Niʻihau: Peleʻs Hawaiian Landfall, A History
Niʻihau basks like a whale—or in some lights, like a jewel—across the sea from Kauaʻi. Fewer than a hundred Niihauans now live there, but it is the spiritual home to many more elsewhere in Hawai‘i. Long known as the “Forbidden Island,” it is seldom visited by outsiders. In this fully illustrated, wide-ranging study, Steven Gentry explores:
— The natural world of Niʻihau, and how its plants and animals have evolved and adapted to Polynesian and European arrivals
— Origins of Niʻihau’s inhabitants, their journey to the Hawaiian islands; Niihauan creation myths and voyaging traditions, and the development of a distinctive culture
— The mixed blessings of European arrival in the Hawaiian islands, 1778
— Niʻihau’s complex relationship with Kauaʻi
— Purchase of Niʻihau from King Kamehameha by the Sinclair family
— Early missionaries and ranching
— Aubrey Robinson’s leadership and family, 1880s to the 1920s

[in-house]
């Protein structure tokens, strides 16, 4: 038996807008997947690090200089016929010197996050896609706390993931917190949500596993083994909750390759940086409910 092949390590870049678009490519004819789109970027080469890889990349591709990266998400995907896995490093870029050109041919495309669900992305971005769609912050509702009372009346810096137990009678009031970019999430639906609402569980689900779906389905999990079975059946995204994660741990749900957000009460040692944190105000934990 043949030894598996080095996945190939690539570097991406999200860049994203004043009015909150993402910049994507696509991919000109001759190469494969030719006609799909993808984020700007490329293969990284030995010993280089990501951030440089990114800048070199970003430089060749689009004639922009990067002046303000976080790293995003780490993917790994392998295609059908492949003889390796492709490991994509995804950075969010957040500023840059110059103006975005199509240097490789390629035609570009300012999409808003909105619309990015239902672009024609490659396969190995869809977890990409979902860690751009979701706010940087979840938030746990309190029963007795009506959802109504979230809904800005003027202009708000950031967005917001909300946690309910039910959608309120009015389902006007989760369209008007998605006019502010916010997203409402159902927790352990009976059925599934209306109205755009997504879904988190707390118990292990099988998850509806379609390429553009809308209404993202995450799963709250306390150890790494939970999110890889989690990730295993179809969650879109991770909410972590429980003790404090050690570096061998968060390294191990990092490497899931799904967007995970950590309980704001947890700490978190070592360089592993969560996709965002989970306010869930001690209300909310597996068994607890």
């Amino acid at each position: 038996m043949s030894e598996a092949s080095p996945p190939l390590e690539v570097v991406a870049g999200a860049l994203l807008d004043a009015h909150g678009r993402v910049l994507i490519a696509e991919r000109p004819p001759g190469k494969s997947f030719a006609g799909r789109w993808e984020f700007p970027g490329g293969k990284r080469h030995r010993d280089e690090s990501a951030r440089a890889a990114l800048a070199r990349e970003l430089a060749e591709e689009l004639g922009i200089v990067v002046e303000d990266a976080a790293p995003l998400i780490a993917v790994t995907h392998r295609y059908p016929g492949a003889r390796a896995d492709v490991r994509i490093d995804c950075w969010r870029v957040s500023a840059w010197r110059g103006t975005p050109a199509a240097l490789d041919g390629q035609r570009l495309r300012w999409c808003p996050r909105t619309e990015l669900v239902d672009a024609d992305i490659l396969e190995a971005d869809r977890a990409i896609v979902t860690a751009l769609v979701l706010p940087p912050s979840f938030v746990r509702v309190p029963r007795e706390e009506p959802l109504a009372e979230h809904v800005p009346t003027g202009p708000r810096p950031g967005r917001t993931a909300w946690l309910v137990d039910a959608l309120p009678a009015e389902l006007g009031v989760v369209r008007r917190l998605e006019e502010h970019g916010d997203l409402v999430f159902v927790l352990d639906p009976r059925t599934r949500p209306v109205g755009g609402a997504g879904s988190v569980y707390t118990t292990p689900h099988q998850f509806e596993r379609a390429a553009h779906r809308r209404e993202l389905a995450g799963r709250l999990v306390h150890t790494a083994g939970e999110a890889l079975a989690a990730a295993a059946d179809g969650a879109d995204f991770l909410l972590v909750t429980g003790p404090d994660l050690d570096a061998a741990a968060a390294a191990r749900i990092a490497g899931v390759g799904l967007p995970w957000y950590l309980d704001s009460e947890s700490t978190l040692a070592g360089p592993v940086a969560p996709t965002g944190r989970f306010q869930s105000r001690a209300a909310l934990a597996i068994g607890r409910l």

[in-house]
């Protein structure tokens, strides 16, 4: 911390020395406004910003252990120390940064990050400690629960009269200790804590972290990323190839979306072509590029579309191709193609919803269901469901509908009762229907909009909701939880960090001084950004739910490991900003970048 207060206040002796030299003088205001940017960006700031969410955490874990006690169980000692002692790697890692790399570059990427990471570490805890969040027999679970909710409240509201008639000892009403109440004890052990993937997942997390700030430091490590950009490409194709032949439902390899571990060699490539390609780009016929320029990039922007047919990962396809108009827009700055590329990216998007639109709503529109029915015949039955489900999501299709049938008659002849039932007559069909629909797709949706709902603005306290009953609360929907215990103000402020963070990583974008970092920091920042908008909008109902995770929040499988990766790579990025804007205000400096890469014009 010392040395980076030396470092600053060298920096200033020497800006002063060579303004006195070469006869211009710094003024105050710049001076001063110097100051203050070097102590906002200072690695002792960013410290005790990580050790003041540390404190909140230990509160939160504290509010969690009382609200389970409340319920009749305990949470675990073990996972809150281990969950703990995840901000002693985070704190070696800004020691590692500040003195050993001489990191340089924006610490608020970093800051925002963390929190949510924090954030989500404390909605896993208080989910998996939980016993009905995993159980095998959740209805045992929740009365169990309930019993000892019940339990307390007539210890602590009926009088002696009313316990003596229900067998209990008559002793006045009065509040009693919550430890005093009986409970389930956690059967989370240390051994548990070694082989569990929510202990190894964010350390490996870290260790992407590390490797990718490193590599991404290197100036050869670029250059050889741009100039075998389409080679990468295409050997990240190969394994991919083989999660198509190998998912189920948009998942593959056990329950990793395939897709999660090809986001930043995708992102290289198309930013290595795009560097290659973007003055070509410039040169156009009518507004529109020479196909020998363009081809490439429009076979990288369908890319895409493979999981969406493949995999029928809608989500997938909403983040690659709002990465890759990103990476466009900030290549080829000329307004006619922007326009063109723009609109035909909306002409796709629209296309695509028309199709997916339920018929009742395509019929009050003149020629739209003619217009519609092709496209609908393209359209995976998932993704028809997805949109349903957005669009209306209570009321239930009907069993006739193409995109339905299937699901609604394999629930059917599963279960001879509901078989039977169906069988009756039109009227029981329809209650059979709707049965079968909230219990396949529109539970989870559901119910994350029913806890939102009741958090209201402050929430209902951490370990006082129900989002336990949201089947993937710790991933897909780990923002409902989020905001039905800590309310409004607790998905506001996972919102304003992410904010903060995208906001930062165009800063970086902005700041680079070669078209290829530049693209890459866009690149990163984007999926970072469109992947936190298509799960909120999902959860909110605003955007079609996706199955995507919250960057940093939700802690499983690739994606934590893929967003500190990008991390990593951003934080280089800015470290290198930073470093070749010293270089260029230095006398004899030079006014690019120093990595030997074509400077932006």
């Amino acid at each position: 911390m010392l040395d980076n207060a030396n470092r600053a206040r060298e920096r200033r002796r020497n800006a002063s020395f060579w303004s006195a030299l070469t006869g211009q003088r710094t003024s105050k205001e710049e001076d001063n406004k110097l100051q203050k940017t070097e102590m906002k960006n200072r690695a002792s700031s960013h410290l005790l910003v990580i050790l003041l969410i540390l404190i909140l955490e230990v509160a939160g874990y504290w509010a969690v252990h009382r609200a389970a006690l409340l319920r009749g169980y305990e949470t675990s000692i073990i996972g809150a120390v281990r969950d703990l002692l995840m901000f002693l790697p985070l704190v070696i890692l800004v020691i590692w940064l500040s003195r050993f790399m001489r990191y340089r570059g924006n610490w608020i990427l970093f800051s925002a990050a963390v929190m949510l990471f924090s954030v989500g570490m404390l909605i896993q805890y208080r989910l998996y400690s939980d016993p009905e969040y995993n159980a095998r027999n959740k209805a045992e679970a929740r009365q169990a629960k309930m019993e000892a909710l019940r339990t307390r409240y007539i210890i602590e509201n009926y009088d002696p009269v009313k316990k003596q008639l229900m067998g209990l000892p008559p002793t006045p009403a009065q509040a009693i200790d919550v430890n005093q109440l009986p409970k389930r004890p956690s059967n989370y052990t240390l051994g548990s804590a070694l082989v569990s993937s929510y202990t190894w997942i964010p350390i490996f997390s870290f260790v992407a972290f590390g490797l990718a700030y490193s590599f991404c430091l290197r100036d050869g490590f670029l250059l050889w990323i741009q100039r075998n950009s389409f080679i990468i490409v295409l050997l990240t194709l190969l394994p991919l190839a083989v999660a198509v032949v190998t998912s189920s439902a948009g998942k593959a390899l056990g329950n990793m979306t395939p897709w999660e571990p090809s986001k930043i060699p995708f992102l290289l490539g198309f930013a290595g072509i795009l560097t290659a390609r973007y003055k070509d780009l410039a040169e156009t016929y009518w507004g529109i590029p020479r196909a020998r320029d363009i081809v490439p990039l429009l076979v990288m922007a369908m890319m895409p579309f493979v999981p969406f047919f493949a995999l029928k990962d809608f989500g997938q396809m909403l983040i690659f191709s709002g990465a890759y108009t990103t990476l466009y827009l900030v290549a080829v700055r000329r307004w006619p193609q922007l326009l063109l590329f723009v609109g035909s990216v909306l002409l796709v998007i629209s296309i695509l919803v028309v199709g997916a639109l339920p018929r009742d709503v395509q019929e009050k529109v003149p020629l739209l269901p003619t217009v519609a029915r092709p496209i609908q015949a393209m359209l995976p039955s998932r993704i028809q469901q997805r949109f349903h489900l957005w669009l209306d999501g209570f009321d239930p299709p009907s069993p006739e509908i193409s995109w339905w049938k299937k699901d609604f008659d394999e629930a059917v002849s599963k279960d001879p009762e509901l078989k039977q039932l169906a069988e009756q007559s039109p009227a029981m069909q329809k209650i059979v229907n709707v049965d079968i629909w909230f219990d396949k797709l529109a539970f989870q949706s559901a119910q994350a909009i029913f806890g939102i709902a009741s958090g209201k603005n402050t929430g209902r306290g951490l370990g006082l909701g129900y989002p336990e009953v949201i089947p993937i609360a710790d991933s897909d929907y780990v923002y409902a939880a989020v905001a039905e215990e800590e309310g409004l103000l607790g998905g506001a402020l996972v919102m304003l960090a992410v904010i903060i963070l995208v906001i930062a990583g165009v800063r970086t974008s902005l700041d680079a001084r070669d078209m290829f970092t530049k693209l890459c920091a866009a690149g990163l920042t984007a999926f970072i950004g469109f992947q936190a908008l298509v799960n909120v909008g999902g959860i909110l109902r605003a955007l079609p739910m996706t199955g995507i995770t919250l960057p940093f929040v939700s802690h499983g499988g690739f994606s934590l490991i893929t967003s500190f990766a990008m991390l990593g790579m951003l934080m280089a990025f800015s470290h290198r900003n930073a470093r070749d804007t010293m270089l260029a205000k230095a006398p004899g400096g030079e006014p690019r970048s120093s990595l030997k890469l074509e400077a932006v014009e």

— Aylmer Robinson’s stewardship of the island
— State and private ownership, and preservation of the Niihauan language
— Dramatic and intriguing stories of island life, past and present
The volcanic island of Niʻihau arose steaming and hissing from the ocean millions of years ago, but by the time the goddess Pele’s canoe landed on a golden Niihauan beach its fires were no more. In time Niʻihau and the other Hawaiian islands were settled by Polynesian people. Then came missionaries and, after them, ranchers. In 1864 Niʻihau was sold by the king of Hawai‘i to the Sinclair family, whose descendants still own it today. Steven Gentry traces all this history and weaves it into an intimate and engrossing account of this intriguing island.
Hardcover, 376 pp.